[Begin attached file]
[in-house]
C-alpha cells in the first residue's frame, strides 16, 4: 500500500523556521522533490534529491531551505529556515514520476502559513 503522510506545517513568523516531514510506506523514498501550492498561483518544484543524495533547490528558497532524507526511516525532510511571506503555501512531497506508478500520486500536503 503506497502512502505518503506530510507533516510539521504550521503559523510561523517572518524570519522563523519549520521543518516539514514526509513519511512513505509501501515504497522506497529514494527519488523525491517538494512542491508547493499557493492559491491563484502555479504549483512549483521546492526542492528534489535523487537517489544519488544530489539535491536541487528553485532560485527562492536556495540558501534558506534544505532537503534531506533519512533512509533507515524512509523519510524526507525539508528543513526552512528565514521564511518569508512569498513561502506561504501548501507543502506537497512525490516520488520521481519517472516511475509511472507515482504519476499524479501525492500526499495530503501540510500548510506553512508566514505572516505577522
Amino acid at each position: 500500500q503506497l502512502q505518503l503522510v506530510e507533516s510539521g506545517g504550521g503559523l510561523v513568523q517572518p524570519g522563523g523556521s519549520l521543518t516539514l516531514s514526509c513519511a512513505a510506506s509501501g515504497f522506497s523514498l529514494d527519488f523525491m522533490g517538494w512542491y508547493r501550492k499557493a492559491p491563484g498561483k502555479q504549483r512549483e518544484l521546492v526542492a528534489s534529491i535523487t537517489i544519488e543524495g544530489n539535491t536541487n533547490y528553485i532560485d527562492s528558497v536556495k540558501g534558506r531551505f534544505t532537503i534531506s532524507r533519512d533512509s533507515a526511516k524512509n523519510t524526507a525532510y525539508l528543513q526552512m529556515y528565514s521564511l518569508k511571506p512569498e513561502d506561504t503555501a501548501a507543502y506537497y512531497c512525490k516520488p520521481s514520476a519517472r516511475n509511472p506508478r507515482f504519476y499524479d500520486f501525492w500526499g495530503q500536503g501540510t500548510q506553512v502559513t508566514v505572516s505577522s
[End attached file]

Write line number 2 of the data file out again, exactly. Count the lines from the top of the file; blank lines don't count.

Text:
C-alpha cells in the first residue's frame, strides 16, 4: 500500500523556521522533490534529491531551505529556515514520476502559513 503522510506545517513568523516531514510506506523514498501550492498561483518544484543524495533547490528558497532524507526511516525532510511571506503555501512531497506508478500520486500536503 503506497502512502505518503506530510507533516510539521504550521503559523510561523517572518524570519522563523519549520521543518516539514514526509513519511512513505509501501515504497522506497529514494527519488523525491517538494512542491508547493499557493492559491491563484502555479504549483512549483521546492526542492528534489535523487537517489544519488544530489539535491536541487528553485532560485527562492536556495540558501534558506534544505532537503534531506533519512533512509533507515524512509523519510524526507525539508528543513526552512528565514521564511518569508512569498513561502506561504501548501507543502506537497512525490516520488520521481519517472516511475509511472507515482504519476499524479501525492500526499495530503501540510500548510506553512508566514505572516505577522